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This is reported by the Sddeutsche Zeitung, which cites an opinion from the insolvency administrator Michael Jaff, which he presented to the Munich district court this week.
The insolvency administrator puts the group’s debt at 2.8 billion euros. Debts in the amount of more than 3.2 billion euros are compared to assets of 428 million euros. Wirecard is suspected of having invented bogus business. In the remaining, actual business, the minus should have been a total of 750 million euros since 2017.
According to the expert report, the insolvency administrator found only 26.8 million euros in freely available bank balances after the bankruptcy. The liquidity gap amounted to 99.17 percent, according to the newspaper in the report. Accordingly, only a few of the more than 50 group companies worldwide had “even their own income”. The payment service provider lived from the loans from banks and investors. Before the bankruptcy, Wirecard used 10 million euros per week. This summer, according to its planning, the group would have spent 200 million euros more than it received within 13 weeks.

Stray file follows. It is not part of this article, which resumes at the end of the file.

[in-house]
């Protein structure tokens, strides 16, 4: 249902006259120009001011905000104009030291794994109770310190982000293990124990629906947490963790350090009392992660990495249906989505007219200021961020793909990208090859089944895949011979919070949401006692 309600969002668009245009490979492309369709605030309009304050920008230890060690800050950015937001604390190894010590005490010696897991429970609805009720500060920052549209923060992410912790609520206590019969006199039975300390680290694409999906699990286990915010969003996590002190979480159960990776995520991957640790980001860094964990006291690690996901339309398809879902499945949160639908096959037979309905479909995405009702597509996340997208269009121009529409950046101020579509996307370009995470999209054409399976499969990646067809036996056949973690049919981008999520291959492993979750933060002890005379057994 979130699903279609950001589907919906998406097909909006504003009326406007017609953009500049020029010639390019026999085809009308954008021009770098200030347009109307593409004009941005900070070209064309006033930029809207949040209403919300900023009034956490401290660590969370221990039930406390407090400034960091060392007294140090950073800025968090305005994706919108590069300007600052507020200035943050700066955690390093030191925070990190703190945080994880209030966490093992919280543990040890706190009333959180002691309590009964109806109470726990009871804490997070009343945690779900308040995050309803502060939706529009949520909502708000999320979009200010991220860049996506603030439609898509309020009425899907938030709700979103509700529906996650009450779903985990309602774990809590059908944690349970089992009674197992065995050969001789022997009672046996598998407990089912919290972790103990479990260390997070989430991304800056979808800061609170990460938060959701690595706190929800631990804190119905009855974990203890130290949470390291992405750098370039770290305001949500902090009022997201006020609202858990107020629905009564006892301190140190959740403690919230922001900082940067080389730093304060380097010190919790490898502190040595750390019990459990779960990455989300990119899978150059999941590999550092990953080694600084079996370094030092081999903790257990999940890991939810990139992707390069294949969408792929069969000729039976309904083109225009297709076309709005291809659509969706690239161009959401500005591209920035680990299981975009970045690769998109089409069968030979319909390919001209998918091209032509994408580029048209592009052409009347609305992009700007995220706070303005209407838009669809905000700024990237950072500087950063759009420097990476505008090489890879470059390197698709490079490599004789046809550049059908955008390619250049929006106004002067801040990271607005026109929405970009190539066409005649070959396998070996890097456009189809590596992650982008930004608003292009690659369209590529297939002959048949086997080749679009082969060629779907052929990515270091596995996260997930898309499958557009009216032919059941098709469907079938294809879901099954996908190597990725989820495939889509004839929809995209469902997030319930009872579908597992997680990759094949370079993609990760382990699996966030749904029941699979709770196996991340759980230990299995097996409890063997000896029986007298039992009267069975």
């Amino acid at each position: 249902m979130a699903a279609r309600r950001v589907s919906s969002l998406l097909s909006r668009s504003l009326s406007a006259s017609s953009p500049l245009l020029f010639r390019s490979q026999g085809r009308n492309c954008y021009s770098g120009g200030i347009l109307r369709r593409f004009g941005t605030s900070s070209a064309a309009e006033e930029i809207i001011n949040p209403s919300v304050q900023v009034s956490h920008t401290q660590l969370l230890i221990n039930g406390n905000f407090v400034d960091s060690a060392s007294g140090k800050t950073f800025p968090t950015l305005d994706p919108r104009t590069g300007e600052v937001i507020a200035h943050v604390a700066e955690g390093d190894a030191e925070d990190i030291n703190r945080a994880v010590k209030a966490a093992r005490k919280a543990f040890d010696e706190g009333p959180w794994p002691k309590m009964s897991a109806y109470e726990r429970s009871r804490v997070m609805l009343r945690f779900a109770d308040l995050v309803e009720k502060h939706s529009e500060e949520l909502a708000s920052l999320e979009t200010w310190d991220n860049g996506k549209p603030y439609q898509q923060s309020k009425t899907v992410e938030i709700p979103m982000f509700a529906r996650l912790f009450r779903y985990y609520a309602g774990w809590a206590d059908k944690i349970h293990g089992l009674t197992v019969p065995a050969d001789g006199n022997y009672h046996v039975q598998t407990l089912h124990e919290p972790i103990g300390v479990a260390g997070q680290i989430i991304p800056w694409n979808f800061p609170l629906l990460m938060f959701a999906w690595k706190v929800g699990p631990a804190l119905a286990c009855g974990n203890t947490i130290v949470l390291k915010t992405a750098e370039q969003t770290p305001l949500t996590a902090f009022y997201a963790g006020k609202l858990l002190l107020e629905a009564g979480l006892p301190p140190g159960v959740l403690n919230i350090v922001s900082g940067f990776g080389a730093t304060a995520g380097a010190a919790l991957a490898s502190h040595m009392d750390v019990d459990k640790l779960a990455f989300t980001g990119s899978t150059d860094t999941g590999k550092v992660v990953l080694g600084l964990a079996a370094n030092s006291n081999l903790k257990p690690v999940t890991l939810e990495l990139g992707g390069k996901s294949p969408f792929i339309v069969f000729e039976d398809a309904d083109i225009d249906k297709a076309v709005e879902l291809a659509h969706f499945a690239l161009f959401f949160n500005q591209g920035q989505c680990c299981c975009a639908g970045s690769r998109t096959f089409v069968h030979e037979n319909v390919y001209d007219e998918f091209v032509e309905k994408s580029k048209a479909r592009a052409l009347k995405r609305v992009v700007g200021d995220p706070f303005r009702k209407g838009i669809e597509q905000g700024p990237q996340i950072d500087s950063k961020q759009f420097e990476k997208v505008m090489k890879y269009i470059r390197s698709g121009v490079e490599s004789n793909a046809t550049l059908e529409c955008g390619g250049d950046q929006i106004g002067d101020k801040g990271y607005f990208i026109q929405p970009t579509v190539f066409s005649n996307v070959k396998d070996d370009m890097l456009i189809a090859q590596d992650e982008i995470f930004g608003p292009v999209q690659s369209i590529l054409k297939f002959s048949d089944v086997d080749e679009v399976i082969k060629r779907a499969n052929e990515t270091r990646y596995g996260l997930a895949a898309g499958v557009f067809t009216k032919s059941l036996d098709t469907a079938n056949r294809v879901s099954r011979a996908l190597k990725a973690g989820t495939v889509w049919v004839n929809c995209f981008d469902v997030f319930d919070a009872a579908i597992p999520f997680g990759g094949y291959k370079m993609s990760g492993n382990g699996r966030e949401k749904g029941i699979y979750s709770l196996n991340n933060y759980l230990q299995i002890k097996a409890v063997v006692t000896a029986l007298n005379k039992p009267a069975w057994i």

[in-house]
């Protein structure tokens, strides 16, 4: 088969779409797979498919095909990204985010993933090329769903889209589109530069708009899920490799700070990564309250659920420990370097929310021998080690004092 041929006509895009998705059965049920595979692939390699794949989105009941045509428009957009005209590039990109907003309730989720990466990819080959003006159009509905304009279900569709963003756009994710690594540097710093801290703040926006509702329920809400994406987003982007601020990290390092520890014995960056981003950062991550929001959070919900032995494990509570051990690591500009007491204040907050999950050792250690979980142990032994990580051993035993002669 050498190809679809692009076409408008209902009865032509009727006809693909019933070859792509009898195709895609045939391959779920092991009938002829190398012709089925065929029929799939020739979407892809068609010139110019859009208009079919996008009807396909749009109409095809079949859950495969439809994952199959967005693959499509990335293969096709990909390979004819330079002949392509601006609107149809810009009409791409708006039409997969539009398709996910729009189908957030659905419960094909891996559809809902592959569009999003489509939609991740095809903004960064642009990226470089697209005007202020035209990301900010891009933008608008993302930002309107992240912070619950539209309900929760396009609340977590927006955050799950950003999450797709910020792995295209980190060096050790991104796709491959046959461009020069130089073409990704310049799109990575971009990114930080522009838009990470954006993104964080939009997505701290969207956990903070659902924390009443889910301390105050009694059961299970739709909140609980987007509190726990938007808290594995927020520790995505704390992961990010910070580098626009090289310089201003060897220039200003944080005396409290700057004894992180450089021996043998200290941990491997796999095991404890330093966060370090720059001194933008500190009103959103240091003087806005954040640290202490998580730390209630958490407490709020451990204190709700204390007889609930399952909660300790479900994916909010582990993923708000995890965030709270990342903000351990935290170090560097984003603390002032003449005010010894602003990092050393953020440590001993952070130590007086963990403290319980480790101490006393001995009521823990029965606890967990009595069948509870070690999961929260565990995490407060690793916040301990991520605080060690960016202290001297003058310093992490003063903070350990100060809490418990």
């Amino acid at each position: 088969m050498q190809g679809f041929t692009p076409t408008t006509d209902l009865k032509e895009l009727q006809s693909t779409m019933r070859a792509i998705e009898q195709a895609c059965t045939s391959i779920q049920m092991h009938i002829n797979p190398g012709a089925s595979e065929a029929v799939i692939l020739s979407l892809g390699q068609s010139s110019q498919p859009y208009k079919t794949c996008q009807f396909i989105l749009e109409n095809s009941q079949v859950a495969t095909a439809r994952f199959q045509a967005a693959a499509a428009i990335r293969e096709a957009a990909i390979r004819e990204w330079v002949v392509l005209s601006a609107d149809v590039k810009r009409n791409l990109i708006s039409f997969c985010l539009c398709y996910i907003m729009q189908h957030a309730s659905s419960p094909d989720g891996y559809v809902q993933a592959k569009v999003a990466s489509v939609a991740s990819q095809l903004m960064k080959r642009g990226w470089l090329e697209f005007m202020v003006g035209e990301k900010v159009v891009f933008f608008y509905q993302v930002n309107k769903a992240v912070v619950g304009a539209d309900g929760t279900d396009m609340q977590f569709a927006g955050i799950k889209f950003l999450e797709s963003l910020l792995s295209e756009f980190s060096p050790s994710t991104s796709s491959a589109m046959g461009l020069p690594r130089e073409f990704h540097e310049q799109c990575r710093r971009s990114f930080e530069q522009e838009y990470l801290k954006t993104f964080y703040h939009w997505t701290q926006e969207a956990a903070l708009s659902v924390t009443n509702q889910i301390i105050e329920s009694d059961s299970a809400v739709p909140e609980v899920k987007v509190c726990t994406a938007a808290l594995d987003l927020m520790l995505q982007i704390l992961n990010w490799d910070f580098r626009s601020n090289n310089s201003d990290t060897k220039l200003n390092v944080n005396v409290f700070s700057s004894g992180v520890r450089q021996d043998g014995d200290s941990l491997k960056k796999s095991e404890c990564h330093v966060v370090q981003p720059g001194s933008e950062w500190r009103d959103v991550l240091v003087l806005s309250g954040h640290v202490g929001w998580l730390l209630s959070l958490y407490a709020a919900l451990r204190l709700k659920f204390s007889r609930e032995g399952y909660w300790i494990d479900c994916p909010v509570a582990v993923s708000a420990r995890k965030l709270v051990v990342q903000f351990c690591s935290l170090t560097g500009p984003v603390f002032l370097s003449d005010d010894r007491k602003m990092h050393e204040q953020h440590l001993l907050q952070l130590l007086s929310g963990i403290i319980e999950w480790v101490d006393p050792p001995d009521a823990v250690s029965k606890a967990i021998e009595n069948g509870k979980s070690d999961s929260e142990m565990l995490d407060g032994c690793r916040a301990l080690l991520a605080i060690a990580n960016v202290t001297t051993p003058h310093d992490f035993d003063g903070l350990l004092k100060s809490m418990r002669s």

Jaff describes the structures of the group of companies as “completely non-transparent”. In the headquarters in Aschheim there was no summarized information about organizational responsibilities, the activities of the individual companies, payments within the group and other areas. All of this first had to be “elaborately worked out”. “The structures of the group were not designed for transparency.”
A spokesman for the insolvency administrator could not be reached on Thursday evening for a statement.
The Wirecard share had already given way in official XETRA trading. In the aftermath of Tradegate trading, it has now lost a further 0.77 percent to EUR 1.03 and is thus moving ever closer to the EUR 1 mark.
FRANKFURT (Dow Jones)
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Image sources: Wirecard AG